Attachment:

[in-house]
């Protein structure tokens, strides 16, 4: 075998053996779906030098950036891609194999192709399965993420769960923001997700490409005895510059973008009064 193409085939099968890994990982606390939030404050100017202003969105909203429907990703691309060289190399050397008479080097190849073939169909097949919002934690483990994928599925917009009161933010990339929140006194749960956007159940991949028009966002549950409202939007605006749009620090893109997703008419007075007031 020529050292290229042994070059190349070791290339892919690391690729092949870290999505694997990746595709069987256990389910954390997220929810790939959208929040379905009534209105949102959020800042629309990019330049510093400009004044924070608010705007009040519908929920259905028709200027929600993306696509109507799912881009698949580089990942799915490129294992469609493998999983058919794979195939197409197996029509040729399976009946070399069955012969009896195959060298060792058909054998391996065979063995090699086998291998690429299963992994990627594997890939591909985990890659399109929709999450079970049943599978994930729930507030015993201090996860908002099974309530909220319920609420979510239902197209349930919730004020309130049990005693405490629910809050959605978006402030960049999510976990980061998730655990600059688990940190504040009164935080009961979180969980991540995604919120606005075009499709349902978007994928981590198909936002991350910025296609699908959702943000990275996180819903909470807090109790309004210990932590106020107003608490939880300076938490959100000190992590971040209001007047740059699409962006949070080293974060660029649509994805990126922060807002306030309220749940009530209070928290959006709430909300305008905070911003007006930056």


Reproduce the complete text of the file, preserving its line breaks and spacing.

[in-house]
């Protein structure tokens, strides 16, 4: 075998053996779906030098950036891609194999192709399965993420769960923001997700490409005895510059973008009064 193409085939099968890994990982606390939030404050100017202003969105909203429907990703691309060289190399050397008479080097190849073939169909097949919002934690483990994928599925917009009161933010990339929140006194749960956007159940991949028009966002549950409202939007605006749009620090893109997703008419007075007031 020529050292290229042994070059190349070791290339892919690391690729092949870290999505694997990746595709069987256990389910954390997220929810790939959208929040379905009534209105949102959020800042629309990019330049510093400009004044924070608010705007009040519908929920259905028709200027929600993306696509109507799912881009698949580089990942799915490129294992469609493998999983058919794979195939197409197996029509040729399976009946070399069955012969009896195959060298060792058909054998391996065979063995090699086998291998690429299963992994990627594997890939591909985990890659399109929709999450079970049943599978994930729930507030015993201090996860908002099974309530909220319920609420979510239902197209349930919730004020309130049990005693405490629910809050959605978006402030960049999510976990980061998730655990600059688990940190504040009164935080009961979180969980991540995604919120606005075009499709349902978007994928981590198909936002991350910025296609699908959702943000990275996180819903909470807090109790309004210990932590106020107003608490939880300076938490959100000190992590971040209001007047740059699409962006949070080293974060660029649509994805990126922060807002306030309220749940009530209070928290959006709430909300305008905070911003007006930056």